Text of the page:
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Humor, Grace and Airport Security

By  Erika Hoffman

 

Dad is 88. He lives with me. About every 7 months, he flies from my house in North Carolina to my sister’s home, near Chicago. It is doable, but it’s not easy, especially in these days of color coded alerts.

When we make the airline reservations, we order wheelchair transportation. The attendant can swiftly propel us though security check points and down long airport corridors more effortlessly than if we push Dad ourselves.

This past May, I scooted up to the United Airlines counter for my courtesy pass so that I could accompany Dad to the gate and sit with him until his plane departed. I also needed to get the wheelchair attendant summoned. I had parked Dad by a leafy, potted plant before I got in line. I was the next customer at both stations. However, at one counter a frazzled lady got into an altercation with the ticketing agent and called him ‘rude’; he replied that he was just doing his job and could not book her changes with her constant talking. He said, “I’ll just stand here and you go on and tell me all you need to say and when you are finished, I’ll type in the information.”She began jabbering, seemingly unaware of the sarcastic intent of his remark. At the other kiosk & counter, there were three very hefty women with their three, tiny yapping dogs. A slightly effeminate agent was bending over backwards to accommodate their needs. At one point, the couple behind me who was accompanied by a US soldier asked the first clerk if it was difficult to use the kiosk without help. To which he barked, “If you can read, it’s easy.”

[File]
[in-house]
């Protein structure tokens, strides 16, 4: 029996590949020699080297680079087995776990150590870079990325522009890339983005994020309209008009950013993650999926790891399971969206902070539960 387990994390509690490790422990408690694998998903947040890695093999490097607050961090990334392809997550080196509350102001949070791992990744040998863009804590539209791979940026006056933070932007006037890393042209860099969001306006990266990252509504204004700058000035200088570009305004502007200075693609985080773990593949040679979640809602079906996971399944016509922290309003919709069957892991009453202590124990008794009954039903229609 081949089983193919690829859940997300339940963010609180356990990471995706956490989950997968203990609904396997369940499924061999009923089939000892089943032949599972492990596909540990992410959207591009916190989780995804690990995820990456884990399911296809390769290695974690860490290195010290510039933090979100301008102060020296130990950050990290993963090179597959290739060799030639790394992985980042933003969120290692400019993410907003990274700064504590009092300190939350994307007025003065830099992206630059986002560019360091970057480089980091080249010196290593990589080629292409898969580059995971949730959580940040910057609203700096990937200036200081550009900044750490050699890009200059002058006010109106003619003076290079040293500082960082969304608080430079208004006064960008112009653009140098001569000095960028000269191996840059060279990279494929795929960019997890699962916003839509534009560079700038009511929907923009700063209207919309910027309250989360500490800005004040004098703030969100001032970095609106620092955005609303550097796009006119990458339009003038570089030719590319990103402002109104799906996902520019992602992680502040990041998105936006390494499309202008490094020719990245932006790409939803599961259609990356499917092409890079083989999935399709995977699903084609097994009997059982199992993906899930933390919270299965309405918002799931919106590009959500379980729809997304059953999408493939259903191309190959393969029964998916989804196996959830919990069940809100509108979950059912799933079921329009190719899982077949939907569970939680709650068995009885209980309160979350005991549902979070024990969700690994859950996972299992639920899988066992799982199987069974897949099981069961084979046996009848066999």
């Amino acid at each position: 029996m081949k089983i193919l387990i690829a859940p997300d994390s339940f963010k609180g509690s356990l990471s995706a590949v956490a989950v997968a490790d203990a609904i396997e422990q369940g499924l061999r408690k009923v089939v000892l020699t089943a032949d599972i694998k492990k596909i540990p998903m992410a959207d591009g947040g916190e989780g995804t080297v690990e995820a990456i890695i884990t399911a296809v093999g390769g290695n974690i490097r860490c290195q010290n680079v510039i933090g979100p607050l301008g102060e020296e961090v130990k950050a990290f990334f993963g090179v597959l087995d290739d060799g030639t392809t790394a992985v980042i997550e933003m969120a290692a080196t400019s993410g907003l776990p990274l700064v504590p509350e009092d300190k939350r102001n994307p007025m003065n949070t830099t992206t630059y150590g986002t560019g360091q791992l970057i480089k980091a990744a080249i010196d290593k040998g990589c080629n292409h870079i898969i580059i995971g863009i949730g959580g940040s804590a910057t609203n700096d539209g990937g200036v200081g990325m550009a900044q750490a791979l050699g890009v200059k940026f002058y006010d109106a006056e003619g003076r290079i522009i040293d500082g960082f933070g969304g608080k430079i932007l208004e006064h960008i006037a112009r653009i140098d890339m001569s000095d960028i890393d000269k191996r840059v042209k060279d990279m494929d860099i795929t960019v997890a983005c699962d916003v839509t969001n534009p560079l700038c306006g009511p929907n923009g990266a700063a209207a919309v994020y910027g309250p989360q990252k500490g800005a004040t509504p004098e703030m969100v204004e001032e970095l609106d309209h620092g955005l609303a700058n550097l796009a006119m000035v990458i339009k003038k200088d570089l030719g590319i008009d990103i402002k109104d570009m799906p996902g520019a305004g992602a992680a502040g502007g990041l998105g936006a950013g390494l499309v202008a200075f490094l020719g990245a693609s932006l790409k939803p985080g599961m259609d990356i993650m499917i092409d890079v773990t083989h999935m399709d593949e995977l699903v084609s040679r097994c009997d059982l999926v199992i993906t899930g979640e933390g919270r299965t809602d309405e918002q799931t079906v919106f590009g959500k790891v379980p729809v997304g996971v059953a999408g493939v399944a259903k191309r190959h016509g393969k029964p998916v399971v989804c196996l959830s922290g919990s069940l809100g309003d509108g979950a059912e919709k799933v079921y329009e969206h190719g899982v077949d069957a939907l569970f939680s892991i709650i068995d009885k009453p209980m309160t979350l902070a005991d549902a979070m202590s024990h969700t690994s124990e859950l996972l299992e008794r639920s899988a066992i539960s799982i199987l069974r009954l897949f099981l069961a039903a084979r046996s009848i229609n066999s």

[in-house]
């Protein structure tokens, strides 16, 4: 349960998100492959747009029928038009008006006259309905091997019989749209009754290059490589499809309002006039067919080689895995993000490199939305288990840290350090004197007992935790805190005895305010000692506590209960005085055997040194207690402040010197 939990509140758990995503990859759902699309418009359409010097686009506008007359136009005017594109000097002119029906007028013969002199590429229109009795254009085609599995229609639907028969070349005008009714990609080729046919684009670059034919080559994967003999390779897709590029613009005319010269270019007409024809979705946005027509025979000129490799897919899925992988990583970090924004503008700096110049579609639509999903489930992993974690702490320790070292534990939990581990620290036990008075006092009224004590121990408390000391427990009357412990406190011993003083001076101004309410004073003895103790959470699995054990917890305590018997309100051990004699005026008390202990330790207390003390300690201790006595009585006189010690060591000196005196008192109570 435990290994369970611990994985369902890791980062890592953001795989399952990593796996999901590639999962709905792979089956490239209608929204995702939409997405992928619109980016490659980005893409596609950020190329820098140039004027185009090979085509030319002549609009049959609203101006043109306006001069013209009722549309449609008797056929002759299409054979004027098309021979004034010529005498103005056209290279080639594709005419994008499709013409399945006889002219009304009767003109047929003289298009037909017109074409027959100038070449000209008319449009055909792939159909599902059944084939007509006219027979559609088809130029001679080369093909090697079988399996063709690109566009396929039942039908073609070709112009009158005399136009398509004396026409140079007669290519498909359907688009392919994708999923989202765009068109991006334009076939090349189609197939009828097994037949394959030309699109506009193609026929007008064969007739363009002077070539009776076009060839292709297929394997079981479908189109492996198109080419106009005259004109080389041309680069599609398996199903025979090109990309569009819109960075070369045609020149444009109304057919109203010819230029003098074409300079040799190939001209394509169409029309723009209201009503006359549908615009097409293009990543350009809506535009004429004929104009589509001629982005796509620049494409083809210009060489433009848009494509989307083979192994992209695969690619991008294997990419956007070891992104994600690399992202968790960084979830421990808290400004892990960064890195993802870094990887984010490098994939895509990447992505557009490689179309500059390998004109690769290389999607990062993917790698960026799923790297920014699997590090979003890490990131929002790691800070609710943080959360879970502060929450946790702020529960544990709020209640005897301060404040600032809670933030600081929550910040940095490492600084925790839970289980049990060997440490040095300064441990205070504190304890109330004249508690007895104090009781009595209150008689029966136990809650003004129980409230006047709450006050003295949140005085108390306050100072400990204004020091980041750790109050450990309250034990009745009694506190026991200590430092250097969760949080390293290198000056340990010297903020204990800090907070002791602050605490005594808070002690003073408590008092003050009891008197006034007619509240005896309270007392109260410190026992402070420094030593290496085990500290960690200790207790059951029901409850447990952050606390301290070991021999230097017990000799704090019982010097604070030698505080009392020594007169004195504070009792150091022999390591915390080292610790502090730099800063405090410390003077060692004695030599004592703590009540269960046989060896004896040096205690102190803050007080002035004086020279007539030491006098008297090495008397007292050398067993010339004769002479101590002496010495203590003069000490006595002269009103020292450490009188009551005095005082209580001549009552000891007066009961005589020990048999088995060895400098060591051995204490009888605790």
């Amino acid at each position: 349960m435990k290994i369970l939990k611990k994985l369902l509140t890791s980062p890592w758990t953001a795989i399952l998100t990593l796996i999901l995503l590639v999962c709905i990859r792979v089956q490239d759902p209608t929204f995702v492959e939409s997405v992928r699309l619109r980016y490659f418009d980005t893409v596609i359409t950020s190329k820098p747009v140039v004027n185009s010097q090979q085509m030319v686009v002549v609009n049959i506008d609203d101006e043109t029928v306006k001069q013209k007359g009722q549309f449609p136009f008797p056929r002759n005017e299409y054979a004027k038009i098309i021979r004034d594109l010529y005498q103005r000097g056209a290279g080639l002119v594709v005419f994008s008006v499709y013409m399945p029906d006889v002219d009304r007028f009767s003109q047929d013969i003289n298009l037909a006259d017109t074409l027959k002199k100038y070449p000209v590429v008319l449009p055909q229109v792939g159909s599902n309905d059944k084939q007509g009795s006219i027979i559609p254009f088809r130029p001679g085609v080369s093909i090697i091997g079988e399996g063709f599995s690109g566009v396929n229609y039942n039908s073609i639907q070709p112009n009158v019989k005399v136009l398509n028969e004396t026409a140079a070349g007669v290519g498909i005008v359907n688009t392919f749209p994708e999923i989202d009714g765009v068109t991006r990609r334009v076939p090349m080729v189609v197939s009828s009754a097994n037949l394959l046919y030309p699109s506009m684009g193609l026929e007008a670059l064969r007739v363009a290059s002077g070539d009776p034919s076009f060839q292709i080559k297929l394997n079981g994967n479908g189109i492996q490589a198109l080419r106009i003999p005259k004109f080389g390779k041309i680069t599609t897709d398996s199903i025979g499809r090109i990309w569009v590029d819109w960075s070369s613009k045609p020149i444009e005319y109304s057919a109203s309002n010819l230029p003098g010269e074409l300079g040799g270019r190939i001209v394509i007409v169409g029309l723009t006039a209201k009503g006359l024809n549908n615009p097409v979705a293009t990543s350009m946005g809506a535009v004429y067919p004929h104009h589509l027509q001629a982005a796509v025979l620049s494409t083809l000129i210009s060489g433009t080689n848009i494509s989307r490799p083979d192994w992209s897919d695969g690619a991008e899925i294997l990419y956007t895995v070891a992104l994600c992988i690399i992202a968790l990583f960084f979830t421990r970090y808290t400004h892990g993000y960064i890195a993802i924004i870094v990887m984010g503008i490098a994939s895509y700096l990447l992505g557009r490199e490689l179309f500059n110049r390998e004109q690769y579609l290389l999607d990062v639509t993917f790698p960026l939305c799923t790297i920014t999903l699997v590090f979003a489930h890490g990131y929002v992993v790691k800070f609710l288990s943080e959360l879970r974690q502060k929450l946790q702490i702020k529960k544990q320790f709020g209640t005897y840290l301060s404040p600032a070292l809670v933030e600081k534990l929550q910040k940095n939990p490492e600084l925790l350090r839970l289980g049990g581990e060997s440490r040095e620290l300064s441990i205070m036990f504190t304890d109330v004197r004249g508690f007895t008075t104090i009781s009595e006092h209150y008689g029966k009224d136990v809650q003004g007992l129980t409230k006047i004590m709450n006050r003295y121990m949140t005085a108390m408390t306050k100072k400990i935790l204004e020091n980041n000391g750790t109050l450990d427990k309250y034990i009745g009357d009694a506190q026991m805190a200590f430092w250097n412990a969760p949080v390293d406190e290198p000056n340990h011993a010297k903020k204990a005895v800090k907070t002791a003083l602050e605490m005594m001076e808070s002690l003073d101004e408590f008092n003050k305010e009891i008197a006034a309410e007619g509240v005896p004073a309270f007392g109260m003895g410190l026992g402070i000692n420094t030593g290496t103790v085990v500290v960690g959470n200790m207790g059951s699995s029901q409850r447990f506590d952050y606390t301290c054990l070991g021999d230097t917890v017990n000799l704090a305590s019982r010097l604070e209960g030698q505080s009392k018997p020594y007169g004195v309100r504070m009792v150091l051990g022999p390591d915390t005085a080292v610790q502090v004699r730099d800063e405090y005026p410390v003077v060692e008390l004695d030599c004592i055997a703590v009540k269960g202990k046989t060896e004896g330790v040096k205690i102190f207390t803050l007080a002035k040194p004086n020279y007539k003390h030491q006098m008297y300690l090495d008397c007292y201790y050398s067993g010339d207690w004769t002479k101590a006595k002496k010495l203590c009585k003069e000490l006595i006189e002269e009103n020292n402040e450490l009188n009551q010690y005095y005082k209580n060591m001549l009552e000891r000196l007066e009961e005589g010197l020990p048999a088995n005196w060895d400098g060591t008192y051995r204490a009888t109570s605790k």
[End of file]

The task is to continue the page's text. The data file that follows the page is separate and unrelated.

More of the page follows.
I thought to myself: Hold back, be patient, keep your eye on the ball, which is getting the courtesy pass. Finally, the dogs and their owners scurried on their way. The clerk who was exceedingly patient with them seemed miffed when I asked for a courtesy pass. He sighed audibly.“Do you have id?”I handed him my passport not wanting to waste time on words. He ran it through some machine and announced, “Oh, this is not working.”Since my documentation was valid and since I spied that worried look on Dad’s face, I found my gumption.

“I get courtesy passes all the time. My dad is quite old and is sitting over there.”I pointed at him. “This is not a time consuming process.”The light- in- his- loafers’ guy fluttered his long eyelashes and handed me the pass.

What I thought would take mere moments consumed 20 minutes! Before I entered the ticketing line, I told Dad what I had to do. Trouble is he forgets anything I tell him after ten seconds. So, I swiveled my head around every half minute to glimpse my aged father shifting his weight and darting his eyes around with a frightened expression, searching for me. I knew he was going to get jittery soon and start complaining.

Anyway, I told the unfriendly ticketer about the ordered wheel chair (which I had already asked the skycap about outside before handing him a five dollar bill) and soon an Indian attendant appeared. She wasted no time in putting Dad in the chair and briskly wheeled him toward the elevator. We zoomed to the security portal. Surprisingly, it was not busy. The lines were short at RDU on this Saturday afternoon. The black guard joked pleasantly with my old father. Most people are very solicitous I’ve found, and I do appreciate “the kindness of strangers” toward my elderly parent. In fact, I often depend on it when Dad is traveling alone.